Traction and Electrical Company, Power Station
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HAER No. MI-76-A, Page 2
The history of Michigan's utility companies and the history of the state of Michigan itself are intrinsically linked. By the 1850s, just a few decades after the frontier settlement of Michigan, communities of Michigan boasted lighted streets, homes and public meeting places. This early lighting was provided by manufactured gas which served to bridge the gap between earlier and candle illumination and later electric bulbs.
Michigan's Consumers Power Company is arguably the most significant player in the history of utilities of the state of Michigan. Consumers Power Company had seven gas company predecessors. The early electric predecessors of Consumers Power Company were an assorted group of private and municipally owned companies including the Bay City Power Company. The Bay City Power Company was in turn made up of smaller individual concerns including the Bay City Traction and Electric Company. The early traction lines in Bay City and elsewhere in southern Michigan had no actual corporate relationship with Consumers Power Company or its predecessor companies. However, these early companies were affiliated organizations and ultimately became part of the same holding company.
Bay City is a long, narrow, irregularly shaped community occupying both sides of the Saginaw River in Bay County, Michigan. The city is located about one and one half miles south of Saginaw Bay on Lake Huron and stretches southward along the river for a distance of approximately six miles. Present day Bay City is amalgamation of five earlier settlements. The east bank settlements were Lower Saginaw (later renamed as Bay City) and Portsmouth. The west bank settlements included Banks, Salzburg and Wenona.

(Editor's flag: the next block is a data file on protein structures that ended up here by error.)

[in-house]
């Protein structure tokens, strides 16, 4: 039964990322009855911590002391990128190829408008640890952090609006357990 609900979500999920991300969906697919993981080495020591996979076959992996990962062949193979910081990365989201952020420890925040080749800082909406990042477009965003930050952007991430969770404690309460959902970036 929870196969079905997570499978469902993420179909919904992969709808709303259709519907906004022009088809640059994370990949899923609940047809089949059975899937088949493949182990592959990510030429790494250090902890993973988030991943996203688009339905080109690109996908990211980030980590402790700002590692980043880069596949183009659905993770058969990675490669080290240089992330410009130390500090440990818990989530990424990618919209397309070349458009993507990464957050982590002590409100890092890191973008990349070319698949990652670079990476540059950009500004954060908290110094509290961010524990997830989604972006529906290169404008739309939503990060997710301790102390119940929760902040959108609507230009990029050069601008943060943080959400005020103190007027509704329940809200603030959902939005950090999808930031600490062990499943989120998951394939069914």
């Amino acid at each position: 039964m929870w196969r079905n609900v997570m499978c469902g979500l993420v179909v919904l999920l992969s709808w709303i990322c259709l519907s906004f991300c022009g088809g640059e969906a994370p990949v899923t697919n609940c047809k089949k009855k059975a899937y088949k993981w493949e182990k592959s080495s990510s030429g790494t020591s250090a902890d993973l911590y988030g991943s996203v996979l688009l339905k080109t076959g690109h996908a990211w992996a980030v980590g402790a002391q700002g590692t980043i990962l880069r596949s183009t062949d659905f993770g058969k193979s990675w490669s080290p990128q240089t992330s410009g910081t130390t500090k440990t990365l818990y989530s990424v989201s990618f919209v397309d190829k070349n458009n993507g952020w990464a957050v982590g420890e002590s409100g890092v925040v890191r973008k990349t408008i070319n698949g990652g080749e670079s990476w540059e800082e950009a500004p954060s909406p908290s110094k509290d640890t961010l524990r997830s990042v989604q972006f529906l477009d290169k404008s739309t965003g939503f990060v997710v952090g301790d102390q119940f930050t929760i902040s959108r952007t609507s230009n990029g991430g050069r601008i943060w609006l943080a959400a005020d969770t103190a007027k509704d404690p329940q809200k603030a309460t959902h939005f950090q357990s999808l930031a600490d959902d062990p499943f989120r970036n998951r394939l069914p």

The presence of Euro-Americans in the Saginaw Valley of Michigan was sporadic throughout the eighteenth and early nineteenth centuries. Two treaties entered into by the United States Government and the Chippewa (Ojibwa) Indians involved the area near Bay City and ultimately opened the way for American settlement of the region. In the 1819 Treaty of Saginaw, the Chippewa ceded much of their land in northeastern Michigan, reserving some 101,000 acres in sixteen tracts. Two of these tracts were roughly with present-day Bay City. A 640 acre tract was granted to a metis Chippewa, John Riley "at the head of the first marsh above the mouth of the Saginaw River, on the east side thereof". On the west side of the Saginaw River a 40,000 acre parcel was reserved. The years following the Treaty of Saginaw did not see any major influx of Euro-American settlement in the area of Bay City or the Saginaw River valley in general. In 1830, only three Euro-American families were reported to be living in the Saginaw Valley. By 1840, following a record number of immigrants to the Michigan area during the previous decade, Saginaw County (which included present-day Bay County) had a white population of 892.
However, in 1837, a second important treaty, the Treaty of Detroit, provided for the cession of the reserved tracts of land still in the possession of the Chippewa. These lands were ceded to the United States, which in turn was to sell the land for $5.00 an acre. In response to this opportunity, a number of stock companies were organized to purchase land from the government.